display information about the CPU architecture

lscpu [-a|-b|-c] [-x] [-y] [-s directory] [-e[=list]|-p[=list]]
lscpu -h|-V

gathers CPU architecture information from sysfs, /proc/cpuinfo and any applicable architecture-specific libraries . Output can be optimized for parsing or for readability by humans. The information includes, for example, the number of CPUs, threads, cores, sockets, and Non-Uniform Memory Access (NUMA) nodes. There is also information about the CPU caches and cache sharing, family, model, bogoMIPS, byte order, and stepping.

In virtualized environments, the CPU architecture information displayed reflects the configuration of the guest operating system which is typically different from the physical (host) system. On architectures that support retrieving physical topology information, lscpu also displays the number of physical sockets, chips, cores in the host system.

Options that result in an output table have a list argument. Use this argument to customize the command output. Specify a comma-separated list of column labels to limit the output table to only the specified columns, arranged in the specified order. See COLUMNS for a list of valid column labels. The column labels are not case sensitive.

Not all columns are supported on all architectures. If an unsupported column is specified, lscpu prints the column but does not provide any data for it.


Note that topology elements (core, socket, etc.) use a sequential unique ID starting from zero, but CPU logical numbers follow the kernel where there is no guarantee of sequential numbering.
NODE logical NUMA node number. A node can contain several drawers.
DRAWER logical drawer number. A drawer can contain several books.
BOOK logical book number. A book can contain several sockets.
SOCKET logical socket number. A socket can contain several cores.
CORE logical core number. A core can contain several CPUs.
CPU logical CPU number of a CPU as used by the Linux kernel.
CACHE how caches are shared between CPUs.
ADDRESS physical address of a CPU.
ONLINE Indicator that shows whether the Linux instance currently makes use of the CPU.
CONFIGURED Indicator that shows if the hypervisor has allocated the CPU to the virtual hardware on which the Linux instance runs. CPUs that are configured can be set online by the Linux instance.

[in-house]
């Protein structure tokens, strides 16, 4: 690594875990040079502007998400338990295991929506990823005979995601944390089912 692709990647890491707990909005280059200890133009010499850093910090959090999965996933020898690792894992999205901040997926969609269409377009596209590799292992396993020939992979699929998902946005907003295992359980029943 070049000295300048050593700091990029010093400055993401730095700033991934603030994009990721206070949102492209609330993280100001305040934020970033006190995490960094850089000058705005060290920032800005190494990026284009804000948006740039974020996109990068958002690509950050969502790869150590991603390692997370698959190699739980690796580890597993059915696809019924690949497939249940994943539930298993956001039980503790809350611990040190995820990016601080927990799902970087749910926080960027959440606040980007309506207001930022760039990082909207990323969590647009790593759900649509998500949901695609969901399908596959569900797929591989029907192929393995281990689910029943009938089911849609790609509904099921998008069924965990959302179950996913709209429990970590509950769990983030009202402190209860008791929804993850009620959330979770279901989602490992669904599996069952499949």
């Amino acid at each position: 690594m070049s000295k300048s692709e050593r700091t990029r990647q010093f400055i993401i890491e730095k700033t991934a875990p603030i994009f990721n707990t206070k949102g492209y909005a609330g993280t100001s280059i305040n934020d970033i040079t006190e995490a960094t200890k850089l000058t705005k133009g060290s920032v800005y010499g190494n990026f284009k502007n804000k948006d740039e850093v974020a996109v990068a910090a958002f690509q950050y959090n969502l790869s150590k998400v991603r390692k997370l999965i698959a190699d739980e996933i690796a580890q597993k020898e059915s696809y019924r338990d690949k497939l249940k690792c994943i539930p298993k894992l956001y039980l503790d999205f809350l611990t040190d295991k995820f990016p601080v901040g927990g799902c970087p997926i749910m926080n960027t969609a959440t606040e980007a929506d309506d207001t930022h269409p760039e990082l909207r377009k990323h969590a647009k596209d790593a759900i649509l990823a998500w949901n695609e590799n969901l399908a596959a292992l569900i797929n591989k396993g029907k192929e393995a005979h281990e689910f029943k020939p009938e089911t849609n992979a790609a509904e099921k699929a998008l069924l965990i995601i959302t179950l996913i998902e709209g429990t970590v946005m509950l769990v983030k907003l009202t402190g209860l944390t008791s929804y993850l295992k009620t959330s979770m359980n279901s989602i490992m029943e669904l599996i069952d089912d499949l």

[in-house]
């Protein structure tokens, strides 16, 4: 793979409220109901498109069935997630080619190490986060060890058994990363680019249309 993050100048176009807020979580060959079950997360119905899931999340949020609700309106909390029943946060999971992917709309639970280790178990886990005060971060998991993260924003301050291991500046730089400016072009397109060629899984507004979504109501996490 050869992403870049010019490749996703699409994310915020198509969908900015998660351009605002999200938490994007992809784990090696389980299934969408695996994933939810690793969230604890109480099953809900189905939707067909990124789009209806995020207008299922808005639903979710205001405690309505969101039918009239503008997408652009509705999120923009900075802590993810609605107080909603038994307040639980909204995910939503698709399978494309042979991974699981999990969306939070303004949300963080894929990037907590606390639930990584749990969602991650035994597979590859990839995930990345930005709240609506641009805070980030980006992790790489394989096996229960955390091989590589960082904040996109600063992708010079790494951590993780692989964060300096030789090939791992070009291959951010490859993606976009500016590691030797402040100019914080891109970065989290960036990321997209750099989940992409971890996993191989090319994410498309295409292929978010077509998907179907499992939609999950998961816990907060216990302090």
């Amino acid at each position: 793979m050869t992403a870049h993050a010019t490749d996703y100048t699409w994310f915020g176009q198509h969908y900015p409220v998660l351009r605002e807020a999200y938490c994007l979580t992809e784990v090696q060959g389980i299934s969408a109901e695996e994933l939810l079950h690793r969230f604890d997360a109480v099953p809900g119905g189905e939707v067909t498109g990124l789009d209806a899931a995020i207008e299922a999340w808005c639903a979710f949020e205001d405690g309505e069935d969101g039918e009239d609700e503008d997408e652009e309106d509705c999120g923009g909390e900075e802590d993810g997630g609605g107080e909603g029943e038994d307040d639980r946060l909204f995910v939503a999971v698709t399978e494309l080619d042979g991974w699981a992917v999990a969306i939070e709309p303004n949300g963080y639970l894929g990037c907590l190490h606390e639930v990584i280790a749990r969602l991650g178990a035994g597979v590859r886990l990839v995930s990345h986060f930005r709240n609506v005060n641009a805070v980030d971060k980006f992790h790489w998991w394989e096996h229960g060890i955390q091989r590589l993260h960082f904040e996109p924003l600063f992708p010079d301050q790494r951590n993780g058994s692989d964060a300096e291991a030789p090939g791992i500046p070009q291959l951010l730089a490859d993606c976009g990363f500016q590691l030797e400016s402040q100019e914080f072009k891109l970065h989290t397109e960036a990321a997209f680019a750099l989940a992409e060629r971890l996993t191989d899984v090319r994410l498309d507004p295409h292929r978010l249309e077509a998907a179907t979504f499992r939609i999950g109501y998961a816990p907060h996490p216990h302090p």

POLARIZATION data for Linux instances that run on virtual hardware with a hypervisor that can switch the CPU dispatching mode (polarization). The polarization can be:
horizontal workload is spread across all available CPUs.
vertical workload is concentrated on few CPUs.
the column also shows the degree of concentration, high, medium, or low.
MAXMHZ Maximum megahertz value for the CPU. Useful when lscpu is used as hardware inventory information gathering tool. Notice that the megahertz value is dynamic, and driven by CPU governor depending on current resource need.
MINMHZ Minimum megahertz value for the CPU.


Display the CPU information in human-readable format.
If list is omitted, all columns are included.
When specifying the list argument, the string of option, equal sign (=), and list must not contain any blanks or other whitespace. Examples: -e=cpu,node or --extended=cpu,node.
Optimize output for parsing.
If list is omitted, output is compatible with earlier versions, two commas are used to separate CPU cache columns. .
If list is used, cache columns are separated with a colon (:).
list is string of option=item,item and must not contain any whitespace.
Examples: -p=cpu,node or --parse=cpu,node.
Include lines for online and offline CPUs (default for -e). only with -e or -p.
Limit the output to online CPUs (default for -p). with -e or -p.
Limit the output to offline CPUs. with -e or -p.
--sysroot directory
Gather CPU data for a Linux instance other than the running one. The specified directory is the system root of the Linux instance to be inspected.
Use hexadecimal masks for CPU sets (for example 0x3). The default is list format (for example 0,1).
Display physical IDs for all columns with topology elements (core, socket, etc.).
Other than logical IDs, which are assigned by lscpu, physical IDs are platform-specific values that are provided by the kernel.
Physical IDs are not necessarily unique and are not arranged sequentially.
CPU logical numbers are not affected by this option.
The basic overview of CPU family, model, etc. is always based on the first CPU only. On virtual hardware the number of cores per socket, etc. can be wrong.


 lscpu    #   Pi Zero W aka pi93graf
Architecture:          armv6l
Byte Order:            Little Endian
CPU(s):                1
On-line CPU(s) list:   0
Thread(s) per core:    1
Core(s) per socket:    1
Socket(s):             1
Model:                 7
Model name:            ARMv6-compatible processor rev 7 (v6l)
CPU max MHz:           1000.0000
CPU min MHz:           700.0000
BogoMIPS:              697.95
Flags:                 half thumb fastmult vfp edsp java tls

lscpu -e
0   0      0    yes    1000.0000 700.0000